When the narrator returns to Mary Rambo’s, the smell of cabbage reminds him of his lack of funds. It occurs to him that Mary must also be short of money, and he realizes that he cannot realistically turn down the job that Brother Jack has offered him. The narrator looks at the telephone number, realizing that he hadn’t even learned the organization’s name before rejecting it.
The narrator is wary of Brother Jack, but his return to Mary’s house reminds him of practical necessities. Mary has been supporting the narrator, and he feels that he owes her repayment in the very least. Beyond that, it seems possible that the job is maybe even something over which Mary could be proud.
Feeling indebted to Mary, the narrator decides to call Brother Jack’s number. He tells Mary that he has to take care of some business, and Mary tells him to return quickly so that he can eat dinner.
The narrator feels guilty about the level of support that Mary gives him, which is nearly unconditional.
Brother Jack seems unsurprised by the narrator’s phone call, and tells the narrator to meet him as quickly as possible. When the narrator reaches the given address, a car pulls up with Jack and some other men inside. Jack tells him that they’re headed to a party. The car speeds downtown through Central Park. Eventually they arrive at a strange, expensive-looking building called the Chthonian.
There is an air of secrecy over Brother Jack’s activities, and there is something dreamlike about the way that his car travels through Central Park at night. The building’s name, the Chthonian, indicates that the organization is “underground,” but also relates the building to something almost dreamlike.
Brother Jack and his group enter the building, and the narrator has the sense that he’s been there before. A “smartly dressed” woman named Emma opens a door for them, and the narrator is caught in her gaze. Inside, the narrator is amazed by the lavish interiors of the rooms. The group enters a large room filled with well-dressed men and women. The narrator feels uncomfortable, but no one pays him any special attention.
The narrator is deeply impressed by the sophistication and glamour of the inside of the Chthonic. Later, when it is revealed that the building belongs to the Brotherhood, it seems obvious that there is something wrong with the luxury that the Brotherhood allows itself while fighting for the equality of all men.
Emma serves a drink to the narrator and to Brother Jack. Jack tells Emma that the narrator simply rose up out of a crowd, and Emma seems impressed. However, when the narrator turns his back, he hears Emma questioning Jack. Emma wonders if the narrator’s skin is black enough to be their representative in Harlem. Jack silences Emma, but the narrator is angered by their exchange. He resolves to be careful, including being careful drinking liquor.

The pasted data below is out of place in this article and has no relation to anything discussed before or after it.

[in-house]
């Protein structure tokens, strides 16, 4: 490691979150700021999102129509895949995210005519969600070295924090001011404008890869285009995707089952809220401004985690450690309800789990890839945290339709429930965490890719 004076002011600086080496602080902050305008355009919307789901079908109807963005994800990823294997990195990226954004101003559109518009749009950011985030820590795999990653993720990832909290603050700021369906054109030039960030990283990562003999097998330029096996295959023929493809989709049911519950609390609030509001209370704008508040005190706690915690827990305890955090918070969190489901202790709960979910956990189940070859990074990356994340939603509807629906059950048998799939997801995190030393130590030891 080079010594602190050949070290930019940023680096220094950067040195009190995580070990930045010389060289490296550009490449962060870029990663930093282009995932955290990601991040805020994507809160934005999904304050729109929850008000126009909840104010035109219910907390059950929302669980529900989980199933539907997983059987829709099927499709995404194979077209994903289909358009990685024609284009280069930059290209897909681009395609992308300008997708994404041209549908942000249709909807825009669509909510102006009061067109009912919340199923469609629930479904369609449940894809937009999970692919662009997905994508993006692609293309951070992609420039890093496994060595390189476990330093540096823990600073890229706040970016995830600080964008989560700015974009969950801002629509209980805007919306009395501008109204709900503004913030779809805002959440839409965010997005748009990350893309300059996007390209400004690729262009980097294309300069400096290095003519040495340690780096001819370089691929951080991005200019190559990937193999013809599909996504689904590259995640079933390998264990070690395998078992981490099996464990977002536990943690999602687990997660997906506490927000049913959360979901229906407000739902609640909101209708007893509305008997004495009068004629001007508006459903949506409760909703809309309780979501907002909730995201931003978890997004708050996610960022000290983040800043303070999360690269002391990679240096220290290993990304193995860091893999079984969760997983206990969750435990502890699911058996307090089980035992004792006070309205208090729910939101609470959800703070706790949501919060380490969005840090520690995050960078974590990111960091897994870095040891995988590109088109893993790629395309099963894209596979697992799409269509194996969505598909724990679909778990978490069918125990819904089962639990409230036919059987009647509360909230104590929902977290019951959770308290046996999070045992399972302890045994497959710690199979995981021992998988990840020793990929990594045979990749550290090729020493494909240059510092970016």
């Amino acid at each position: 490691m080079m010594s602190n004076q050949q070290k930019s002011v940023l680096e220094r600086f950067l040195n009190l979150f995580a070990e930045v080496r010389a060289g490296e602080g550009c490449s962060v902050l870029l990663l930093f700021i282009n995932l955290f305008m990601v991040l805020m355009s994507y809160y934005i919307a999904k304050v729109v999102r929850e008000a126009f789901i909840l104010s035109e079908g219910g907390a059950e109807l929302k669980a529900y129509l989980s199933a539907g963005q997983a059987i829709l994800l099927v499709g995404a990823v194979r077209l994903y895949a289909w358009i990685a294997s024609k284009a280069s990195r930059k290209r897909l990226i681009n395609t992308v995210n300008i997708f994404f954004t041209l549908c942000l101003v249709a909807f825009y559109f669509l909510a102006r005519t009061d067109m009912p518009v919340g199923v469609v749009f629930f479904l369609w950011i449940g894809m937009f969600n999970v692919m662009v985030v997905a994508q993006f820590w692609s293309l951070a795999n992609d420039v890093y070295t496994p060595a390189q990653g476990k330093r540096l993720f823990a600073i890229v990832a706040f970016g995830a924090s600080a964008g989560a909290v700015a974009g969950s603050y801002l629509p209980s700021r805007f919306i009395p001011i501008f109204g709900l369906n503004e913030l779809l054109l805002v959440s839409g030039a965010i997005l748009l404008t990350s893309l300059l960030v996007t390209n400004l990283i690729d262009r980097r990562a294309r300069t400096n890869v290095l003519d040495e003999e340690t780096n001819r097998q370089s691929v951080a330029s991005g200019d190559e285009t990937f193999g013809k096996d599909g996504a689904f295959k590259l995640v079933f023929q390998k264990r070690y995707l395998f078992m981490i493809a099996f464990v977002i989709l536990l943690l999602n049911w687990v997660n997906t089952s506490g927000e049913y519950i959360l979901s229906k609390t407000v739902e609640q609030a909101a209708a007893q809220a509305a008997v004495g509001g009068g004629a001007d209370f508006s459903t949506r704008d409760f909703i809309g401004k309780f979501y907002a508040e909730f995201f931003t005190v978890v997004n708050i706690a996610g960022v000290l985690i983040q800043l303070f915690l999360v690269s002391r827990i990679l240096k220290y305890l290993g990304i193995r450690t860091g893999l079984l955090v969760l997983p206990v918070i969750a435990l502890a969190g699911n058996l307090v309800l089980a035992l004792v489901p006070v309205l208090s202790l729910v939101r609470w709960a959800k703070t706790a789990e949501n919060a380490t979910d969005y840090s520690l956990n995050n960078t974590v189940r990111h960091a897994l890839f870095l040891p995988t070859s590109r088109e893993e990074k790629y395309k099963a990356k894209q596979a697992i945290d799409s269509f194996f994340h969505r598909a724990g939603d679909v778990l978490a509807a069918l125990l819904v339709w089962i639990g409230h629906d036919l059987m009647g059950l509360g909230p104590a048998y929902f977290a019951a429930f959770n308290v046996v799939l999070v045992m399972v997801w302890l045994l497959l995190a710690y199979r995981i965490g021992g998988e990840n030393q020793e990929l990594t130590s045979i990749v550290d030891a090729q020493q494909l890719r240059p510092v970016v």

From the very beginning the Brotherhood reveals itself to be an organization that is more interested in the image the narrator presents than who he is as a person. Emma’s question of his blackness is deeply cynical, as she suggests that a darker-skinned man would be a better representative of their black interests. The Brotherhood may want to use the narrator for a good cause, but it still wants to use him.
The narrator is asked to join a “business” meeting in the library. Brother Jack explains about the Brotherhood, telling the narrator that the organization’s goal is to work for the betterment of all people. Jack tells him that his organization has been waiting for someone like the narrator, and that his job is to move the people to action. Brother Jack asks the narrator if he’d like to be “the new Booker T. Washington.” At first, the narrator thinks he’s joking, but quickly realizes he’s serious.
The Brotherhood is revealed to be a thinly-veiled replica of the real life Communist Party. The decision to name it the Brotherhood reflects Ellison’s desire to make the organization seem more like both a fable and a bad dream. While Jack claims that the Brotherhood works for the betterment of all, his proclamation is very abstract—they're not helping people, they're helping "the people."
An unnamed man with a pipe interrupts Brother Jack’s passionate words, asking him to speak more “concretely” and “scientifically.” Brother Jack tells him not to interrupt, and returns to exalting the great men of the past. He tells the narrator that they are at a crisis point in world history, and that things must be changed. The narrator is very impressed with his words, and asks if they think he’s the right man for the job. Jack tells him that he will rise to the occasion.
The man who interrupts Brother Jack is representative of the power of ideology in the Brotherhood: the members of the Brotherhood believe that they are “scientists.” In their mind, their judgments on history and social situations are infallible as long as they cohere to their vision of the world.